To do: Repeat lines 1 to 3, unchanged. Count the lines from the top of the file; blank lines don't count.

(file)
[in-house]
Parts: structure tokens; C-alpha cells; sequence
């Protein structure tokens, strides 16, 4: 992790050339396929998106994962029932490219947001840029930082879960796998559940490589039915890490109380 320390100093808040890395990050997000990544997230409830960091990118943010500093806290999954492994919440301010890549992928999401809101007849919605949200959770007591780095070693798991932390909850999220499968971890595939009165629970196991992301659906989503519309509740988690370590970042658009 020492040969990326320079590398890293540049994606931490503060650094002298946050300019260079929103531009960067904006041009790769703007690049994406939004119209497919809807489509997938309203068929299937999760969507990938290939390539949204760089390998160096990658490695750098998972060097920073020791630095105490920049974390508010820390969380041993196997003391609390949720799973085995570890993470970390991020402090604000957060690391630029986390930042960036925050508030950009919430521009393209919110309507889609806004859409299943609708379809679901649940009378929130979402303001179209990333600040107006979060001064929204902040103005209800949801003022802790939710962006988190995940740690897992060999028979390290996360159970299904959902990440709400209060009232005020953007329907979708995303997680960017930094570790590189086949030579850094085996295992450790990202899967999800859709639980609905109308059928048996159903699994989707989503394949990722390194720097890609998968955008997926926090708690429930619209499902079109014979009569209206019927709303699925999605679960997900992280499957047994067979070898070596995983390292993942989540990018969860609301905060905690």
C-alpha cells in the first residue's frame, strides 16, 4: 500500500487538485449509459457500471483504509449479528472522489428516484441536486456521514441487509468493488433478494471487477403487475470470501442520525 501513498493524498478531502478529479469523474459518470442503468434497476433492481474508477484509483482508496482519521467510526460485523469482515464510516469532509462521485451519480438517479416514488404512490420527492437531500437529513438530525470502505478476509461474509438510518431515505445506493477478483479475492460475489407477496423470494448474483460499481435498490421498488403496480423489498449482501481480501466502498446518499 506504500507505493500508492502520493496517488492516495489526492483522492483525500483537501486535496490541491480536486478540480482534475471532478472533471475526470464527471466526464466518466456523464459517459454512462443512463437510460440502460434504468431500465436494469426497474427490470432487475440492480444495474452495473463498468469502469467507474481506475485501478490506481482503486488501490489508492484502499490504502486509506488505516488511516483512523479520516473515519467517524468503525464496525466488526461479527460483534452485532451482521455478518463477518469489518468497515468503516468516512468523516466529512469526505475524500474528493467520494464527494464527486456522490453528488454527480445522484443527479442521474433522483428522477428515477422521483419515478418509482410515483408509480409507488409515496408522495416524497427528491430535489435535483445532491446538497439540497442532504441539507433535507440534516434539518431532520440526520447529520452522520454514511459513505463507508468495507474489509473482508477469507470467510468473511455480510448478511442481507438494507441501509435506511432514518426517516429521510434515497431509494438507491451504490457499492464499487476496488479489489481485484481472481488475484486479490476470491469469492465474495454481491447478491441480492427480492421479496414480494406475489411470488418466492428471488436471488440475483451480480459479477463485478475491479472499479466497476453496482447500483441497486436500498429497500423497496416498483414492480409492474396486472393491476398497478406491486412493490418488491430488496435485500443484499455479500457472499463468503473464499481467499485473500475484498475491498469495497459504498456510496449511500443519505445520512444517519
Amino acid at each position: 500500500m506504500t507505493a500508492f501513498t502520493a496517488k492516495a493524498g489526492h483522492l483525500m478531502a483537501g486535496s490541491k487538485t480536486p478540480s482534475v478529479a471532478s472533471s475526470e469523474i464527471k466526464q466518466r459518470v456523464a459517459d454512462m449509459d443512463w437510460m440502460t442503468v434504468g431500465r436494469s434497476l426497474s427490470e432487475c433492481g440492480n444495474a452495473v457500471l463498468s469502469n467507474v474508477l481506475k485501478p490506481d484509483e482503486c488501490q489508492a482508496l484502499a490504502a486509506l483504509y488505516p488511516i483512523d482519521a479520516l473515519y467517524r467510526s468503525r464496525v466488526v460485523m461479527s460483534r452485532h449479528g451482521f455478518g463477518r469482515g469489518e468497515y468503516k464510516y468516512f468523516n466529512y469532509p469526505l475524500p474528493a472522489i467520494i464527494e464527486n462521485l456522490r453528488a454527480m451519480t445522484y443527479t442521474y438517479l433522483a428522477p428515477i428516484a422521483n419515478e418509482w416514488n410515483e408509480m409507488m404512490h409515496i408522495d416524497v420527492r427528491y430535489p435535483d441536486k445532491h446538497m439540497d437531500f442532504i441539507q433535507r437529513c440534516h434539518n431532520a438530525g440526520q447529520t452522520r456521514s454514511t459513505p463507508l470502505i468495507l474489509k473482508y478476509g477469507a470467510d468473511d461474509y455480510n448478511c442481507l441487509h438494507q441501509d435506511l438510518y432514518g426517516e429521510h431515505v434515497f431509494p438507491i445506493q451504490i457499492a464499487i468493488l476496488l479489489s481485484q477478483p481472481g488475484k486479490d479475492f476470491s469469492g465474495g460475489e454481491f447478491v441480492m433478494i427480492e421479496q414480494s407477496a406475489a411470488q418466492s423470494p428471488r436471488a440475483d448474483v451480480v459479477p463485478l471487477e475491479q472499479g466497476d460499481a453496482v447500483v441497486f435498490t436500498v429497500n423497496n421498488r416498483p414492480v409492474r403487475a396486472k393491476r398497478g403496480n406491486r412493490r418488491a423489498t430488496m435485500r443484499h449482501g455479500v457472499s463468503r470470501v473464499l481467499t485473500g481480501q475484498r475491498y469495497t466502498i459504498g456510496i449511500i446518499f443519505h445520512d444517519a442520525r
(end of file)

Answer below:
[in-house]
Parts: structure tokens; C-alpha cells; sequence
């Protein structure tokens, strides 16, 4: 992790050339396929998106994962029932490219947001840029930082879960796998559940490589039915890490109380 320390100093808040890395990050997000990544997230409830960091990118943010500093806290999954492994919440301010890549992928999401809101007849919605949200959770007591780095070693798991932390909850999220499968971890595939009165629970196991992301659906989503519309509740988690370590970042658009 020492040969990326320079590398890293540049994606931490503060650094002298946050300019260079929103531009960067904006041009790769703007690049994406939004119209497919809807489509997938309203068929299937999760969507990938290939390539949204760089390998160096990658490695750098998972060097920073020791630095105490920049974390508010820390969380041993196997003391609390949720799973085995570890993470970390991020402090604000957060690391630029986390930042960036925050508030950009919430521009393209919110309507889609806004859409299943609708379809679901649940009378929130979402303001179209990333600040107006979060001064929204902040103005209800949801003022802790939710962006988190995940740690897992060999028979390290996360159970299904959902990440709400209060009232005020953007329907979708995303997680960017930094570790590189086949030579850094085996295992450790990202899967999800859709639980609905109308059928048996159903699994989707989503394949990722390194720097890609998968955008997926926090708690429930619209499902079109014979009569209206019927709303699925999605679960997900992280499957047994067979070898070596995983390292993942989540990018969860609301905060905690």